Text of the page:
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Famous Arose Poems by Famous Poets

These are examples of famous Arose poems written by some of the greatest and most-well-known modern and classical poets. PoetrySoup is a great educational poetry resource of famous arose poems. These examples illustrate what a famous arose poem looks like and its form, scheme, or style (where appropriate).

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by Brackenridge, Hugh Henry
...es remote, a savage race of men. 
How shall we know their origin, how tell, 
From whence or where the Indian tribes arose? 



ACASTO. 
And long has this defy'd the sages skill 
T' investigate: Tradition seems to hide 
The mighty secret from each mortal eye, 
How first these various nations South and North 
Possest these shores, or from what countries came. 
Whether they sprang from some premoeval head 
In their own lands, like Adam in the East; 
Yet this the sacr...Read More



by Poe, Edgar Allan
...
Of sunken suns at eve- at noon of night,
While the moon danc'd with the fair stranger light-
Uprear'd upon such height arose a pile
Of gorgeous columns on th' unburthen'd air,
Flashing from Parian marble that twin smile
Far down upon the wave that sparkled there,
And nursled the young mountain in its lair.
Of molten stars their pavement, such as fall
Thro' the ebon air, besilvering the pall
Of their own dissolution, while they die-
Adorning then the dwellings of the sky....Read More

by Shelley, Percy Bysshe
...nightly sleep,
Sleepless herself, to gaze upon his lips
Parted in slumber, whence the regular breath
Of innocent dreams arose; then, when red morn
Made paler the pale moon, to her cold home
Wildered, and wan, and panting, she returned.

The Poet, wandering on, through Arabie,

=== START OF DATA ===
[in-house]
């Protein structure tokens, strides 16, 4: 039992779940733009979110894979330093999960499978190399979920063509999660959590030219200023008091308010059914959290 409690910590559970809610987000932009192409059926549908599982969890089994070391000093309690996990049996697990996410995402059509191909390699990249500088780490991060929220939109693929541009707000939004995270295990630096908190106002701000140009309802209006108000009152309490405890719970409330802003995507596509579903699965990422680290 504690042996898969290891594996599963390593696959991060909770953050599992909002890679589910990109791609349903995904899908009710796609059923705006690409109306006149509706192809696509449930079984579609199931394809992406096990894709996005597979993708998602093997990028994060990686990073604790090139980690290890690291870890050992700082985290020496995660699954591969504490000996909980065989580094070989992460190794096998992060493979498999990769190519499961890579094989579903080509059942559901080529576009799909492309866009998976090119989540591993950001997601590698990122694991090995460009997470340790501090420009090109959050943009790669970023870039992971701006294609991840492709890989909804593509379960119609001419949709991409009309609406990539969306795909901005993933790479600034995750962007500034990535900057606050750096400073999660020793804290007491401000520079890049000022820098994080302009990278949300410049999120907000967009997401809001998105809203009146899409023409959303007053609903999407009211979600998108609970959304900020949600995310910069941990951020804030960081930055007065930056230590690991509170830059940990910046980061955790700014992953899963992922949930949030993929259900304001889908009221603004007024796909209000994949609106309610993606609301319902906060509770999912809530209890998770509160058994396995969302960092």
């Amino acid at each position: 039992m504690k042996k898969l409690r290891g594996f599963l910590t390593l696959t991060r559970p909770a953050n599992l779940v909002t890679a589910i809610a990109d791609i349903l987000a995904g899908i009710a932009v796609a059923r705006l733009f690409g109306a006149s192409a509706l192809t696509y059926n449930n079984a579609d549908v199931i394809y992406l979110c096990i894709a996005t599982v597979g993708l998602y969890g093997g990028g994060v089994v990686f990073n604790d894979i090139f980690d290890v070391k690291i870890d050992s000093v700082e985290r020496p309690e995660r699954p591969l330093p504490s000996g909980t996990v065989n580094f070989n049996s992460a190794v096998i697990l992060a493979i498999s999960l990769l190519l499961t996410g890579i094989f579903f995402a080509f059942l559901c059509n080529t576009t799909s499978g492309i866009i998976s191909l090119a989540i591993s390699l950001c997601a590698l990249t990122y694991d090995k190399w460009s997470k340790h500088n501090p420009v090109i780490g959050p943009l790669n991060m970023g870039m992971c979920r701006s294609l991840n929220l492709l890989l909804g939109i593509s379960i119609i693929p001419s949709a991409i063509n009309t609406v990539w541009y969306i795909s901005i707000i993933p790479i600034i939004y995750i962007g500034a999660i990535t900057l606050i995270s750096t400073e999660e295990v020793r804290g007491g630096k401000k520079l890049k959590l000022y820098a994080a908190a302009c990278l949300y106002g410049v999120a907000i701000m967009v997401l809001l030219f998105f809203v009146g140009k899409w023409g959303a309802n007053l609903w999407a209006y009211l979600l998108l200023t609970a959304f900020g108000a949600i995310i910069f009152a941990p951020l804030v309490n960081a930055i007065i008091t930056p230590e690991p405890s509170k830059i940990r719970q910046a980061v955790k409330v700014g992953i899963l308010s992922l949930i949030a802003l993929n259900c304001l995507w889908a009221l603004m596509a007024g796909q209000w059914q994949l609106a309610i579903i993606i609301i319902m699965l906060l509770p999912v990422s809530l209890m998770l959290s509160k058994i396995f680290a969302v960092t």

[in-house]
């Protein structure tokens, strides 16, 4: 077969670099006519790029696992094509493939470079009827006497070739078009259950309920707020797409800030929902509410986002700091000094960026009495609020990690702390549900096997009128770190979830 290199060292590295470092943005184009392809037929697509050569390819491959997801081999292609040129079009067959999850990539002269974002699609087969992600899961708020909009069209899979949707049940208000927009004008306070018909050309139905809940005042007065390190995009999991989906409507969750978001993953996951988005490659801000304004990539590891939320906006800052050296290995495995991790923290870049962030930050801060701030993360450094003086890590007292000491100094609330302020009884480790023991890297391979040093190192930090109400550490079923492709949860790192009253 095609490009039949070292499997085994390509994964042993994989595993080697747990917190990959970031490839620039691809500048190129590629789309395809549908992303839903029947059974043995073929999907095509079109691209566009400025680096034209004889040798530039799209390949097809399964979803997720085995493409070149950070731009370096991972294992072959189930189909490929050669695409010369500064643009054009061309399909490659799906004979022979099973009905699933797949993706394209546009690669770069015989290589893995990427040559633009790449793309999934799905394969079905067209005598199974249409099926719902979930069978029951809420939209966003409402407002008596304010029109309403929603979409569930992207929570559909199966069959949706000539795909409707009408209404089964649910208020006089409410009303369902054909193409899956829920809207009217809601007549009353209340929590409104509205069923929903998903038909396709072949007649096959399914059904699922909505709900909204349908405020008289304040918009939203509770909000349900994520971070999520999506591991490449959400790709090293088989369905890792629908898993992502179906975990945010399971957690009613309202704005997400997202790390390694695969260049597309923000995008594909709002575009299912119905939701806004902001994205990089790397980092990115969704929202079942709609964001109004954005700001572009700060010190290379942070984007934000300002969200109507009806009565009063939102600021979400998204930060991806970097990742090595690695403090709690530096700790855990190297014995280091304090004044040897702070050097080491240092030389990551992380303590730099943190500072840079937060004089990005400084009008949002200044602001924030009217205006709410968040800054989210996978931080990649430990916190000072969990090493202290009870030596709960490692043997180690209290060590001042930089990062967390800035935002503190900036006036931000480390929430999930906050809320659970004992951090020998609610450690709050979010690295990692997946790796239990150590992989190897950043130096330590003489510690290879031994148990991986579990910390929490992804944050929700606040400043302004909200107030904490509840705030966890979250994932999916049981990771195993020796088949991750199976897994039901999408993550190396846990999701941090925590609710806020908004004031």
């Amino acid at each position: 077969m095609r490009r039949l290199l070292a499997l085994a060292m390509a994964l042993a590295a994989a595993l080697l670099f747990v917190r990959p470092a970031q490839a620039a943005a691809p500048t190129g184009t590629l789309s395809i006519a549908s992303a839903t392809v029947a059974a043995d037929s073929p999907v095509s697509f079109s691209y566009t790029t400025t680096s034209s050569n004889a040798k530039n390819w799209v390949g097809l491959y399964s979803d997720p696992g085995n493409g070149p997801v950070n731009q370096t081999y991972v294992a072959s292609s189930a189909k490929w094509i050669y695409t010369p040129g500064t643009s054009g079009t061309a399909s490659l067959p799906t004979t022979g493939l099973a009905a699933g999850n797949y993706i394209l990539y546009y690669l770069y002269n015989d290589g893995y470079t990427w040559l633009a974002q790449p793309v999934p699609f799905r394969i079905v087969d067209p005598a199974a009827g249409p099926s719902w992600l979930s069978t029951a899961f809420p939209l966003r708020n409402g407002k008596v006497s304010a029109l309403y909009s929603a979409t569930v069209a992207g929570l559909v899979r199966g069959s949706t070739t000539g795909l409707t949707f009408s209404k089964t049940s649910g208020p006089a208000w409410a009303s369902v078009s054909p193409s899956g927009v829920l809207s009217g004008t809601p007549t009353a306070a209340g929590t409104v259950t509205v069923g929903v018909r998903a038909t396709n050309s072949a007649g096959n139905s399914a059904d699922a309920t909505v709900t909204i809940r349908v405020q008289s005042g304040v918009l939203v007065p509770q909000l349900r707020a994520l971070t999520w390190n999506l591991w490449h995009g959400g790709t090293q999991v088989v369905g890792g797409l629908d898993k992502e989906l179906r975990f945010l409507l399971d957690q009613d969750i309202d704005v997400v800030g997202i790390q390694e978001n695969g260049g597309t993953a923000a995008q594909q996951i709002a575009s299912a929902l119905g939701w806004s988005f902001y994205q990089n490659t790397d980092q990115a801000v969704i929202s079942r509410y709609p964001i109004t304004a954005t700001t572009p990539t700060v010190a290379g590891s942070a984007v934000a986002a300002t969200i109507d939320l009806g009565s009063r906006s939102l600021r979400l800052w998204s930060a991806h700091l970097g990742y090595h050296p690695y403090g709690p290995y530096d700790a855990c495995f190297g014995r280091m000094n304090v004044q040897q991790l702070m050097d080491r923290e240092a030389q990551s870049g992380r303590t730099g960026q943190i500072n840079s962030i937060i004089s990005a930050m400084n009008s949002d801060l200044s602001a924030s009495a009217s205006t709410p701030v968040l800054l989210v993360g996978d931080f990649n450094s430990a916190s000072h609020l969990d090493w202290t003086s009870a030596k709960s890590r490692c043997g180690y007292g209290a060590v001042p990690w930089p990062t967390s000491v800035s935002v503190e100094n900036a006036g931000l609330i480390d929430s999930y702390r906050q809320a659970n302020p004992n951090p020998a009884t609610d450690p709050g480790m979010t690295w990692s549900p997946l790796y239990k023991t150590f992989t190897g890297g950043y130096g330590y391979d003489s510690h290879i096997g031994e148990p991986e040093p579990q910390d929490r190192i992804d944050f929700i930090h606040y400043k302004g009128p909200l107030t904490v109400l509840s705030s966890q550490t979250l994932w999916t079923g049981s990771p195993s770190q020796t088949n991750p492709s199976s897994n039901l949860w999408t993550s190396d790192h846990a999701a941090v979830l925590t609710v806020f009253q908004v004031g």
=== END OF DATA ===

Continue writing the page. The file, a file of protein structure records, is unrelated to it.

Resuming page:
And Persia, and the wild Carmanian waste,
And o'er the aërial mountains which pour down
Indus and Oxus from their icy caves,
In joy and exultation held his way;
Till in the vale of Cashmire, far wit...Read More

by Wilcox, Ella Wheeler
...n of the peaceful bands. 
But lust for gold all conscience kills in man, 
'Gold in the Black Hills, gold! ' the cry arose and ran



VI.
From lip to lip, as flames from tree to tree
Leap till the forest is one fiery sea, 
And through the country surged that hot unrest
Which thirst for riches wakens in the breast.
In mighty throngs the fortune hunters came, 
Despoiled the red man's lands and slew his game, 
Broke solemn treaties and defied the law.
And all thes...Read More

by Longfellow, Henry Wadsworth
...ith the speed of the whirlwind,
Or the loud bellowing herds of buffaloes rush to the river.
Such was the sound that arose on the night, as the herds and the horses
Broke through their folds and fences, and madly rushed o'er the meadows.

Overwhelmed with the sight, yet speechless, the priest and the maiden
Gazed on the scene of terror that reddened and widened before them;
And as they turned at length to speak to their silent companion,
Lo! from his seat he had fallen...Read More



by Hugo, Victor
...here had been 
 That eve, who lost himself, strange sight he'd seen. 
 Quite in the forest's heart a lighted space 
 Arose to view; in that deserted place 
 A lone, abandoned hall with light aglow 
 The long neglect of centuries did show. 
 The castle-towers of Corbus in decay 
 Were girt by weeds and growths that had their way. 
 Couch-grass and ivy, and wild eglantine 
 In subtle scaling warfare all combine. 
 Subject to such attacks three hundred years, 
 The do...Read More

by Keats, John
...rds the phantoms pale